Georgia study finds increase in pediatric COVID-19 cases

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While everyone is at risk for severe acute respiratory syndrome coronavirus 2 (SARS-CoV-2) infection, children are at less risk of serious infection than older adults. But children are not immune to the virus and can be infected through family contact or high community transmission.

Led by Sarita Shah of Emory University, a new study shows weak COVID-19 tests in children, suggesting the results are an underestimate of the true burden of the disease.

“Although children are thought to be less susceptible to COVID-19 than adults, our data on test rates and test positivity indicate that the true burden of COVID-19 in people aged 18 and over less may have been underestimated before the Delta variant, ”the research team concluded.

The study “A Retrospective Cohort Study of COVID-19 Among Children in Fulton County, Georgia, March 2020 – June 2021” was recently published on the medRxiv* preprint server.

How they did

Researchers collected data on confirmed cases of COVID-19 in children aged 0-18 as well as adults 19 and older using the reportable disease electronic surveillance system. The COVID-19 cases in Fulton County were from March 30, 2020 to June 6, 2021. Other information collected for the study included a positive SARS-CoV-2 test sample, age, sex, race , ethnicity, hospitalization, ICU admission, death, symptoms and potential exposure.

Using Georgia’s online analytical statistical information system, the research team collected the number of children and adults living in Fulton County. For the study, children were categorized into different age groups – 0-4, 5-10, 11-13 and 14-18 years old – to make inferences about age differences in COVID infection -19.

What they found

A total of 10,437 pediatric cases of COVID-19 have been reported in Fulton County, Georgia. This translated to approximately 431.4 cases per 10,000 children.

About half of COVID-19 cases were in children aged 14 to 18 (48.3%). The 5-10 age group had the second highest number of cases (21.7%), followed by the 11-13 age group (16.9%) and the 0 age group. at 4 years (13.1%).

Proportion of COVID-19 cases attributed to children aged 0-18 in Fulton County, Georgia by 14-day periods, March 2020 - June 2021

Proportion of COVID-19 cases attributed to children aged 0-18 in Fulton County, Georgia by 14-day periods, March 2020 – June 2021

There was no difference between boys and girls in all age groups. Additionally, non-Hispanic blacks (35%) and non-Hispanic whites (33.5%) were the most common races / ethnicities among pediatric cases.

Children aged 0 to 4 years were the age group most likely to require hospitalization during infection. However, less than 0.5% of COVID-19 cases required intubation.

A child in the 14-18 age group has died.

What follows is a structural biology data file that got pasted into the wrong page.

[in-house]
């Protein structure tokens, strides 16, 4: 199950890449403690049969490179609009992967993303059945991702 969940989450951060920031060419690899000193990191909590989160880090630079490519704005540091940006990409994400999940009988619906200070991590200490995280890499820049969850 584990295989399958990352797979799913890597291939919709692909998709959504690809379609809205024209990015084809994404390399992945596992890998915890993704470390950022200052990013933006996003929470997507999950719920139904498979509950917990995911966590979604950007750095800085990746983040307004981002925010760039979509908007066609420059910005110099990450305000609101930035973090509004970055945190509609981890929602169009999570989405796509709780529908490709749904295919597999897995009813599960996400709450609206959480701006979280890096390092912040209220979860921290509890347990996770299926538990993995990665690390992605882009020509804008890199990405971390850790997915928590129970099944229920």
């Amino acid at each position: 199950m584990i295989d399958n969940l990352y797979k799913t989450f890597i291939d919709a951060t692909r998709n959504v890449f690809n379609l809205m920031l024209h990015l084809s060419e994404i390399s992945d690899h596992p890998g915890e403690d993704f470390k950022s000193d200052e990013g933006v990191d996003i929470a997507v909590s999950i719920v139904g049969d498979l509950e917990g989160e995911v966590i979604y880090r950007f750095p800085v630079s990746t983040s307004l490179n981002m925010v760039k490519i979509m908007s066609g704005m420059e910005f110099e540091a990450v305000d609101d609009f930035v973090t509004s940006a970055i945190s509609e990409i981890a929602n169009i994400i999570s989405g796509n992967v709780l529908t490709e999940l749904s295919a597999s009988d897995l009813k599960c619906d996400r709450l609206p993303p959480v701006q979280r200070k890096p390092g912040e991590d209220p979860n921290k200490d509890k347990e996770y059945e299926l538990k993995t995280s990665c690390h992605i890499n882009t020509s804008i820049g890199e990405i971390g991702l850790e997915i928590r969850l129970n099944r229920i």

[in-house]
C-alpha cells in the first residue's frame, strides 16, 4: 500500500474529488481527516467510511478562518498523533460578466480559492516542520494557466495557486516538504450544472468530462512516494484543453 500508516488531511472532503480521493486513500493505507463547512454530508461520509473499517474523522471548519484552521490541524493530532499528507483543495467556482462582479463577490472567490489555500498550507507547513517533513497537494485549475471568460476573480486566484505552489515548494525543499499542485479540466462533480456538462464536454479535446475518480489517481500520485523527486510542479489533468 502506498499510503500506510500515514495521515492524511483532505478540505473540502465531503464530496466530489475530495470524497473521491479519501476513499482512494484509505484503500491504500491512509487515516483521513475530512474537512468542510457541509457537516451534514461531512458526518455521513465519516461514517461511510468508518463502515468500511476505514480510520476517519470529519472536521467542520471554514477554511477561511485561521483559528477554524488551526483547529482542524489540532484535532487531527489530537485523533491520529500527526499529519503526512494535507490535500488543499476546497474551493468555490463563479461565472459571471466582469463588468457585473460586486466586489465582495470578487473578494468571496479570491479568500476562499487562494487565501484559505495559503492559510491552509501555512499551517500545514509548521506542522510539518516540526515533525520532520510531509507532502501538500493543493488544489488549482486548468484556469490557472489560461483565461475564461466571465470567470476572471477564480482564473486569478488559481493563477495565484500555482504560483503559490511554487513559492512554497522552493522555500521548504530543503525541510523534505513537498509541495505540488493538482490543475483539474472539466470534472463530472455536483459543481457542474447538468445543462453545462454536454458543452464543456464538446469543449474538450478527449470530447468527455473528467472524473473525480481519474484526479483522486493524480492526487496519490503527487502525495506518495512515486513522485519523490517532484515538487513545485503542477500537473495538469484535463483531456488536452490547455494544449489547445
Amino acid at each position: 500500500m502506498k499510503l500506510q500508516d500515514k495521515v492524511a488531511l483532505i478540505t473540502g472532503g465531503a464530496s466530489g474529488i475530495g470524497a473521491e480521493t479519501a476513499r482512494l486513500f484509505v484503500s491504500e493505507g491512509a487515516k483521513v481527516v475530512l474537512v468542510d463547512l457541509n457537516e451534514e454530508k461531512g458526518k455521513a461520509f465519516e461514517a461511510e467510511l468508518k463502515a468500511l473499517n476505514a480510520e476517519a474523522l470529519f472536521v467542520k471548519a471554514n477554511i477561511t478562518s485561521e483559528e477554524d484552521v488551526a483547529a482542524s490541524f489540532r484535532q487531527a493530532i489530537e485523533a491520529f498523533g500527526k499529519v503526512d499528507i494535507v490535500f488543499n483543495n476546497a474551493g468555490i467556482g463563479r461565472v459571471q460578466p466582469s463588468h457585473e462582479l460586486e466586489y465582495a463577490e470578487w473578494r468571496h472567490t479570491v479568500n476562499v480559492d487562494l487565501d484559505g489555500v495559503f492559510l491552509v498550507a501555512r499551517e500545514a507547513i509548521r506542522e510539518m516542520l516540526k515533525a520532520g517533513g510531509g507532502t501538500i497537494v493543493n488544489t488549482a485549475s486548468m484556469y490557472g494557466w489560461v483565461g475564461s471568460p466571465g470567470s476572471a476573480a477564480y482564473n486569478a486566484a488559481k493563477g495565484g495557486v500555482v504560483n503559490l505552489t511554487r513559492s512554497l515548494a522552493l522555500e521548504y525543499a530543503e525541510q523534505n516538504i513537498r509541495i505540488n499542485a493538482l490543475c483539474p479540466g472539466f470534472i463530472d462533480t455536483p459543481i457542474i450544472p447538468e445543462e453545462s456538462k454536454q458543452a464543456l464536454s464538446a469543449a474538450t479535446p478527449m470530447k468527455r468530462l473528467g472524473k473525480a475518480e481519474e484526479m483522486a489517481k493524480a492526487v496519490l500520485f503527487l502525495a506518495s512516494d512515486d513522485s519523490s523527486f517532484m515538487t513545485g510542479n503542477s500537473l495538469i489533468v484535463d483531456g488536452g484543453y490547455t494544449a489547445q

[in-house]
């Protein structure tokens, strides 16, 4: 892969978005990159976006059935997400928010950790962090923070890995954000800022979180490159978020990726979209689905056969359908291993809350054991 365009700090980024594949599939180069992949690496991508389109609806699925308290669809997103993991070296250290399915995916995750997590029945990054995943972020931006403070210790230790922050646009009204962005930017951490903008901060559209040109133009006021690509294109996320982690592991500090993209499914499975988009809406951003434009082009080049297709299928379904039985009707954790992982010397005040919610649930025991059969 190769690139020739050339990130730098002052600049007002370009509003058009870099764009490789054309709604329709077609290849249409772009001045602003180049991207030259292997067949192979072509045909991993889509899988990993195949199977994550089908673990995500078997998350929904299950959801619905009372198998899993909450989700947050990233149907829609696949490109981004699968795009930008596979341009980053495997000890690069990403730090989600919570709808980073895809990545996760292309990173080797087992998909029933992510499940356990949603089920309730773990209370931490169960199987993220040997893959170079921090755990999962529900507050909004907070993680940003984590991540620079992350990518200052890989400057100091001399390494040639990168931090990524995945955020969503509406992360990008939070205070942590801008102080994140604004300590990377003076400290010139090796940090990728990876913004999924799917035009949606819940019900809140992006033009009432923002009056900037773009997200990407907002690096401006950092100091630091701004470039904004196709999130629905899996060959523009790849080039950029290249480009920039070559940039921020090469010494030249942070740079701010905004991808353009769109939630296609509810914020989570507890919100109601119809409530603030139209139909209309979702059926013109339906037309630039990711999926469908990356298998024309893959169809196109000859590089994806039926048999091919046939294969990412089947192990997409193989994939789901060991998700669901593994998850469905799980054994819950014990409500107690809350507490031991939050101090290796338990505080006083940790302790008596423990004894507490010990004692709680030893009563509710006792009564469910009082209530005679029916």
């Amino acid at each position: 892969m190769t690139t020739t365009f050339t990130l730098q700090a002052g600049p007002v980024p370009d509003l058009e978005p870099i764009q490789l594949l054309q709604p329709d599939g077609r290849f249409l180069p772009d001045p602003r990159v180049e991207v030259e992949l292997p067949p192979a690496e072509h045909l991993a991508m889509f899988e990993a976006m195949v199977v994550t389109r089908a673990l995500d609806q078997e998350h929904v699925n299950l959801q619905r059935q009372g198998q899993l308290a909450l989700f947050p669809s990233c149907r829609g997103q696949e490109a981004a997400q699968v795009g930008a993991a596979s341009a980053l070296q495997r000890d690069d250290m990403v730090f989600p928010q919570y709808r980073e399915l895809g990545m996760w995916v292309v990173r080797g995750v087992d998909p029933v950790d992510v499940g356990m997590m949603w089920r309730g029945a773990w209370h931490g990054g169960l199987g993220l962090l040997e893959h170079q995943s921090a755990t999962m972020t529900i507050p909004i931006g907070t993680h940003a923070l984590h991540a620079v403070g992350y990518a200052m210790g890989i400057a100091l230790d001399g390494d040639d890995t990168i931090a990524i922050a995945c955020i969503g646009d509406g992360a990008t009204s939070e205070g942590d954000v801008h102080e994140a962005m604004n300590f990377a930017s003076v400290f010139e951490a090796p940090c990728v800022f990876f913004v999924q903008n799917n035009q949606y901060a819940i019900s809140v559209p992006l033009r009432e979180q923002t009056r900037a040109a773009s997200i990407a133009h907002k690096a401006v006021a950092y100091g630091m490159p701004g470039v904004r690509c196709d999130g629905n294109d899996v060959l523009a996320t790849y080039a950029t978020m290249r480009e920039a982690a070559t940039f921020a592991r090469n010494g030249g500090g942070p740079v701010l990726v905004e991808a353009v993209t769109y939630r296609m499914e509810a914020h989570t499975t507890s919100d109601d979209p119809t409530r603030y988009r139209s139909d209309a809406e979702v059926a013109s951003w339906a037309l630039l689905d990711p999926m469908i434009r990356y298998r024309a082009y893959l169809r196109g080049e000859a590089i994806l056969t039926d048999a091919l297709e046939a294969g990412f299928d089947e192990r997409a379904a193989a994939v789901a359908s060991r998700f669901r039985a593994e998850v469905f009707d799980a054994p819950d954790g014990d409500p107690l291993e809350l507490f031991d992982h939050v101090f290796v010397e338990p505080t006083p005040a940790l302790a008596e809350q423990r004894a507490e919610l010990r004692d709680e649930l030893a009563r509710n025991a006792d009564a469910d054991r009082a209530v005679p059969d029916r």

Common features in pediatric cases of COVID-19

Less than half (43.2%) of children had symptoms of COVID-19 before diagnosis. The most common symptoms at all ages were cough (17.2%) and fever (16.1%).

In older children, about 25.4% of 14-18 year olds reported headaches. However, only 3.8% of children aged 0 to 4 suffered from headaches.

Younger children were more likely to contract SARS-CoV-2 through family contact compared to older children.

All age groups were at similar risk through contact with the community.

Increase in the number of cases of COVID-19 in children

Throughout the study period, the number of pediatric cases reached an unprecedented rate in the Fulton County population.

As of early April 2020, children accounted for 15.4% of all cases in the county. As of September 2020, children accounted for 15.4% of all cases in the county. In April 2021, children accounted for 21.6% of cases.

Fortunately, recent data from early June showed a drop in pediatric cases. At that time, they covered 11.8% of all cases.

Cases of COVID-19 were highest among adults and children aged 14 to 18.

When it comes to COVID-19 test rates, adults were more likely to get tested. Among children, the 14 to 18 age group had the highest screening rates. For example, from December 7 to 20, 2020, children aged 14 to 18 had 2.5 more tests than children aged 0 to 4.

“Despite these marked differences in testing rates, test positivity was similar in all pediatric age groups and the percentage of positivity among pediatric cases was higher than that of adults at almost all time periods observed after July 2020 “, explained the researchers.

*Important Notice

medRxiv publishes preliminary scientific reports which are not peer reviewed and, therefore, should not be considered conclusive, guide clinical practice / health-related behavior, or treated as established information.

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